If your position was eliminated because of a restructure or other organizational drivers, you may be eligible for a severance package that can provide you with a cushion to land on as you take some time to reflect on your next career move. Severance packages vary greatly among organizations, with a range of offerings that includes severance pay (typically one to two weeks for each year of service, up to a threshold amount), help with finding another job within the organization, and/or outplacement or career transition services through an external vendor. These services will help you work through the job-search process, prepare your resume, practice interviewing, identify job leads, and maintain a physical work space in which to conduct your job-search activities. You will most likely need to sign a separation agreement or release to receive a severance package. This agreement essentially states that you will not hold the company liable for terminating you or disclose any trade secrets.

If you don’t have a cushion and have not voluntarily resigned from your organization, you will most likely be able to file for unemployment compensation. File within your state as soon as possible; generally two to three weeks elapse between after the first compensable week and the first benefit check. The weekly benefit amount is generally about 50 percent of the amount earned while employed, but each state sets its maximum benefit amount. Benefits are paid for up to a maximum of 26 weeks in most states.

You may need to take steps to maintain health insurance if you are not covered under your spouse or partner’s benefits. Coverage could end on your last day of employment. However, the Consolidated Omnibus Budget Reconciliation Act (COBRA) allows you to continue your coverage at group rates, plus a 2% administration fee. Explore this option as well as others, especially if you or insured family members have conditions requiring ongoing observation and/or treatment.

In addition, notify creditors of your situation so that you can arrange for a more flexible payment schedule. Establishing a “comfort zone” around your ability to pay bills and meet financial obligations will enable you to view your future in a much more positive light.

Look at Your Job Loss as an Opportunity

Think holistically about your options and how they fit into your life plan. Don’t have a life plan? Shame on you! But you are not alone. Most people are in “go mode” through so much of their waking hours that they seldom take time to reflect; nor do they typically feel they have the energy to plan. Think of all of the things that you have wanted to do but never pursued in all aspects of your life – not just the work-related ones, either, but whatever is tucked away in your hopes-and-dreams category. This could be the time to dust them off and see if there’s life in them. And don’t forget the things you now have time to do while you are between jobs: spend more time with family members, take a short trip, etc.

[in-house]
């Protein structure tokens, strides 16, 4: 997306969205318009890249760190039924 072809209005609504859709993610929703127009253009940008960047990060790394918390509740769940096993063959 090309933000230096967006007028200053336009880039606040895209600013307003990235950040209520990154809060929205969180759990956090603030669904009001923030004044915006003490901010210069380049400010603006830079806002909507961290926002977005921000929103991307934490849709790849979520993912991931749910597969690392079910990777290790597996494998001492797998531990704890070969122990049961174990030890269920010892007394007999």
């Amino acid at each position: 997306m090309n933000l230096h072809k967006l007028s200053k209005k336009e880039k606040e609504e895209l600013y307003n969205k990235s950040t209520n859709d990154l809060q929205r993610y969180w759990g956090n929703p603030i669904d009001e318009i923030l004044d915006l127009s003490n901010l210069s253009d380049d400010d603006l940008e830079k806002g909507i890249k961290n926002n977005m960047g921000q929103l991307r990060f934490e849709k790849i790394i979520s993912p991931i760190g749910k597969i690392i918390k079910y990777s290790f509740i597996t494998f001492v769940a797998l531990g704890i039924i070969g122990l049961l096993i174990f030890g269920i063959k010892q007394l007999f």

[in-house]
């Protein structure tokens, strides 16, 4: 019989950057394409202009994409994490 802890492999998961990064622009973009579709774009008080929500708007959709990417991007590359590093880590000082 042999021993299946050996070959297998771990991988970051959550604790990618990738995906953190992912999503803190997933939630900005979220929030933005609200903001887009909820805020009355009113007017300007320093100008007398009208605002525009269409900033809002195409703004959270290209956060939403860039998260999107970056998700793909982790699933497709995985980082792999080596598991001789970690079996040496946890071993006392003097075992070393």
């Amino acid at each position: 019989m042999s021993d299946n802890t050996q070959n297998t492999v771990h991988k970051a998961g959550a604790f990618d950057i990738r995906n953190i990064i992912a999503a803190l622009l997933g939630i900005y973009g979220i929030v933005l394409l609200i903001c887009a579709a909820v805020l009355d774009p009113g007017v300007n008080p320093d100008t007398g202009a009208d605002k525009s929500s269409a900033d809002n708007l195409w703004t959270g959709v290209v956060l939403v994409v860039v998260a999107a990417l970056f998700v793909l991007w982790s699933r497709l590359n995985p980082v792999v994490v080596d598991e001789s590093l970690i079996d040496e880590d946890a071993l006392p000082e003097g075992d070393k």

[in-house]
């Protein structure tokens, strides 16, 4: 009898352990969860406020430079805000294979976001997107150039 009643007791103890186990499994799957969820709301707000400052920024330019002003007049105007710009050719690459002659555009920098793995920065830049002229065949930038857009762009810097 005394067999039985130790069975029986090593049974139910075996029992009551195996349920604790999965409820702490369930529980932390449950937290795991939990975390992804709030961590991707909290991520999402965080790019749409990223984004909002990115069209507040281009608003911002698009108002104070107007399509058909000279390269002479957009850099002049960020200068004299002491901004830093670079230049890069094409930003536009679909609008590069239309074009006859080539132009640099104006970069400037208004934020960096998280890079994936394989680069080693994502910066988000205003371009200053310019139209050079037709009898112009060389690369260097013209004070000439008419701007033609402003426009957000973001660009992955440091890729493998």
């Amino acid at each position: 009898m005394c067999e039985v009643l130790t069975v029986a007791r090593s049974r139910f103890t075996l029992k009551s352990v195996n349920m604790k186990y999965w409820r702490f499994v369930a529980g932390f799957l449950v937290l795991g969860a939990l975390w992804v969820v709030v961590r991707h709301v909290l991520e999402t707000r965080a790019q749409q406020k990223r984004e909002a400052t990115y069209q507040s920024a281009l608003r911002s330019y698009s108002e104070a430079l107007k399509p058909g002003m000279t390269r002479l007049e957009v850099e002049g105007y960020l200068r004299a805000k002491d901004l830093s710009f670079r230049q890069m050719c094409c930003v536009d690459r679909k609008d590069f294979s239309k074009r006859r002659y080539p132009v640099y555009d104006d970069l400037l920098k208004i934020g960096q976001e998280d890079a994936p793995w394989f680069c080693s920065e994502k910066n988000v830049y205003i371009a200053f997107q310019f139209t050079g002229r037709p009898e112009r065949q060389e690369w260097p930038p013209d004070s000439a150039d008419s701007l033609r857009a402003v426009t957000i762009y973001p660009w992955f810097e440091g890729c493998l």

Rebuild Your Self-confidence

Review your accomplishments and remind yourself of the value you have created in the past and can continue to create in the future. Take this a step further and do small things every day to give yourself a sense of accomplishment and completion. Find a small project to finish around the house, for example, or commit to exercising daily.

Use visualization to picture yourself in successful interview situations, thinking through, in detail, how you would respond to various questions. This technique is used by many star athletes as they get ready to perform.

Get Ready, Get Set, Go!

OK: Now you may be ready for that interview. When you take time to understand your individual reaction to a job loss and how you have internalized it, you can give yourself a break, de-stress, reflect, recharge, and get help where you need it. You increase your probability of landing gracefully . . . where you want . . . and with a spring!